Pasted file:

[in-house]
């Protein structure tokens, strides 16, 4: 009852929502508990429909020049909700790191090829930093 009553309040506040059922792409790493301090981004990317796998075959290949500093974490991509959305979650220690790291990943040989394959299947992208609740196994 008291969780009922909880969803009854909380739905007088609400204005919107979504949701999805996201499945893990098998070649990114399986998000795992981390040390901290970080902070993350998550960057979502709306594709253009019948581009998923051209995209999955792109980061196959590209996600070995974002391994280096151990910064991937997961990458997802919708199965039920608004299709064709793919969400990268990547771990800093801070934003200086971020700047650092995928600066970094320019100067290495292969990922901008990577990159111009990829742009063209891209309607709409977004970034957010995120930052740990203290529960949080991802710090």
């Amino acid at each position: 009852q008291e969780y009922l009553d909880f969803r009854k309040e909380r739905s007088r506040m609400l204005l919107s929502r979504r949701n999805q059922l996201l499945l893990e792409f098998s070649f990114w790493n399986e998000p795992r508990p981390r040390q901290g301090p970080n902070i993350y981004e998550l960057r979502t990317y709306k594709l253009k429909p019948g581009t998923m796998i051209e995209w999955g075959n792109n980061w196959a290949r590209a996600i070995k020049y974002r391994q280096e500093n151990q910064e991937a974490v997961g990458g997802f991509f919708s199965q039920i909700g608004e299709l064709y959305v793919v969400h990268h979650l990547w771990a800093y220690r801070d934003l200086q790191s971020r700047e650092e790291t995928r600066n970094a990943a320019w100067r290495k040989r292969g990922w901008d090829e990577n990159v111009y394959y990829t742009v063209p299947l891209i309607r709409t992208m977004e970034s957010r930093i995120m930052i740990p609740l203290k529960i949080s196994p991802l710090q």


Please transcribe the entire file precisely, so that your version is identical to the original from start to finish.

[in-house]
């Protein structure tokens, strides 16, 4: 009852929502508990429909020049909700790191090829930093 009553309040506040059922792409790493301090981004990317796998075959290949500093974490991509959305979650220690790291990943040989394959299947992208609740196994 008291969780009922909880969803009854909380739905007088609400204005919107979504949701999805996201499945893990098998070649990114399986998000795992981390040390901290970080902070993350998550960057979502709306594709253009019948581009998923051209995209999955792109980061196959590209996600070995974002391994280096151990910064991937997961990458997802919708199965039920608004299709064709793919969400990268990547771990800093801070934003200086971020700047650092995928600066970094320019100067290495292969990922901008990577990159111009990829742009063209891209309607709409977004970034957010995120930052740990203290529960949080991802710090």
């Amino acid at each position: 009852q008291e969780y009922l009553d909880f969803r009854k309040e909380r739905s007088r506040m609400l204005l919107s929502r979504r949701n999805q059922l996201l499945l893990e792409f098998s070649f990114w790493n399986e998000p795992r508990p981390r040390q901290g301090p970080n902070i993350y981004e998550l960057r979502t990317y709306k594709l253009k429909p019948g581009t998923m796998i051209e995209w999955g075959n792109n980061w196959a290949r590209a996600i070995k020049y974002r391994q280096e500093n151990q910064e991937a974490v997961g990458g997802f991509f919708s199965q039920i909700g608004e299709l064709y959305v793919v969400h990268h979650l990547w771990a800093y220690r801070d934003l200086q790191s971020r700047e650092e790291t995928r600066n970094a990943a320019w100067r290495k040989r292969g990922w901008d090829e990577n990159v111009y394959y990829t742009v063209p299947l891209i309607r709409t992208m977004e970034s957010r930093i995120m930052i740990p609740l203290k529960i949080s196994p991802l710090q």